PLENTY of tender, loving care went into those vegetable seedlings planted this spring. Weeks of watering, weeding, pruning and feeding have likely resulted in a harvest so bountiful, it is beginning to overwhelm the kitchen.
What an exciting sight to have watched that seedling grow with sunshine, water and good soil in the backyard garden or patio container garden to produce such a plethora of fresh vegetables. By harvest time, tomatoes, peppers, zucchini and cucumbers weigh down the vines and stems of the formerly tiny seedlings, and many gardeners are running out of storage space and recipe ideas for all the incredible vegetables picked at the height of freshness.
So what can be done with the garden leftovers? Donating and gifting are two great ways to help friends and the community with fresh produce. Miracle-Gro and Americaâ€™s Test Kitchen teamed up to provideÂ recipes that are perfect for parties, providing a delicious meal for a shut-in and sharing with co-workers.
Tomatoes from the garden can be canned and easily transformed into chili, spaghetti or pizza sauce even into the winter months. From salsa and pico de gallo, to zucchini bread and cucumber salad, these popular foods will have family and friends enthusiastically eating garden vegetables all summer long. Expand the menu options by growing some different vegetables or herbs each year, and investigate new recipes that may become family favorites.
Create gift baskets for friends and neighbors with excess fresh produce. Whether celebrating the summer holidays, birthdays, anniversaries, or for no reason at all, summer crops can inspire a variety of gifts. Ask your friends for their favorite recipes featuring delicious vegetables and herbs. Then, print out the best recipes on colorful cardstock and bundle up the ingredients, including fresh produce from the garden, giving the whole package as a gift. Who wouldnâ€™t be overjoyed to receive a fabulous gourmet meal in the making?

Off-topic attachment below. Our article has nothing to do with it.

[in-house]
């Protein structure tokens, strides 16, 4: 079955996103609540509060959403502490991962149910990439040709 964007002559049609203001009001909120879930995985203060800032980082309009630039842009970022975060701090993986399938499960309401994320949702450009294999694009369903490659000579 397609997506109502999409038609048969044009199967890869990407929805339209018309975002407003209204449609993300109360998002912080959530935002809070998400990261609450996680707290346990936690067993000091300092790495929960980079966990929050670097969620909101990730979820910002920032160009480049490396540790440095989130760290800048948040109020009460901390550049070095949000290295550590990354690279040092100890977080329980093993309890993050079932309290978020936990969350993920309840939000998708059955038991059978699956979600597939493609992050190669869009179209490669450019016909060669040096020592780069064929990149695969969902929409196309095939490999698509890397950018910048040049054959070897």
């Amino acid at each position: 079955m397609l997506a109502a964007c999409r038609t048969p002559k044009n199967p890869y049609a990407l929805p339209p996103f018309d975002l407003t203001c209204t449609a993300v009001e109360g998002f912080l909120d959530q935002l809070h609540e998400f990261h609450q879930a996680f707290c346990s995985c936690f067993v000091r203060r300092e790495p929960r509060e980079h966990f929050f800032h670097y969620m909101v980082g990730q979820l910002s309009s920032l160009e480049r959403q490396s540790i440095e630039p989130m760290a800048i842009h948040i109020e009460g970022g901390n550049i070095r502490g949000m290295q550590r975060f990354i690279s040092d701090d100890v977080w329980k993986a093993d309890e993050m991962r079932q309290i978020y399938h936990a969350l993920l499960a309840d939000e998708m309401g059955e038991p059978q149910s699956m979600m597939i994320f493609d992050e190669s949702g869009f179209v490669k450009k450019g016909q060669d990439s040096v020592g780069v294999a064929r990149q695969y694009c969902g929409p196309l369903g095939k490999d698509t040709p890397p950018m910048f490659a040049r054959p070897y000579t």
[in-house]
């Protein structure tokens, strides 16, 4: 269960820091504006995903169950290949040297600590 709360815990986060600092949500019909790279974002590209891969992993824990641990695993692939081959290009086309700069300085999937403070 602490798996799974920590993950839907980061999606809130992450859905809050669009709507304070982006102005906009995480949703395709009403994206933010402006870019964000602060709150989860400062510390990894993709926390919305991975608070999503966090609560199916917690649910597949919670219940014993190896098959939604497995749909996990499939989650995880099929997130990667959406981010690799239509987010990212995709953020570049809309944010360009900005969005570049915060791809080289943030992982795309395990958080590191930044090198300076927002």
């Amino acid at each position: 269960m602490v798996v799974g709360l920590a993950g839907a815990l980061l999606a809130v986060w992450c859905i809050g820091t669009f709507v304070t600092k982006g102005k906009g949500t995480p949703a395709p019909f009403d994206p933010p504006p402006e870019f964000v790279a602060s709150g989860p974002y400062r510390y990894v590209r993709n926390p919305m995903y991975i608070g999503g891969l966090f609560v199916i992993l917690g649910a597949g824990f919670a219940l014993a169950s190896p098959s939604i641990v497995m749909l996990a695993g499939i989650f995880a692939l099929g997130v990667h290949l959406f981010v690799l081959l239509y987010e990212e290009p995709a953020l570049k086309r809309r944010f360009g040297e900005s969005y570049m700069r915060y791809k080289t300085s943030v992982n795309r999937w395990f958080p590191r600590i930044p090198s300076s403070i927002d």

Donate any extra harvest to a local food shelter where it will benefit members of the community. Contact local food pantries prior to harvesting the vegetables to find out what restrictions they might have on garden vegetables. If the local food pantry does not accept fresh produce, contact area churches to see if any have a food donation program established.
While the first harvest is exciting, do not forget to continue nurturing remaining plants in the garden. Some plants will produce vegetables until the weather gets considerably cooler, allowing for the enjoyment of fresh produce well into the fall. Ensure that plants have enough water, and continue pulling weeds competing with vegetable plants for water and nutrients. (ARAContent) â–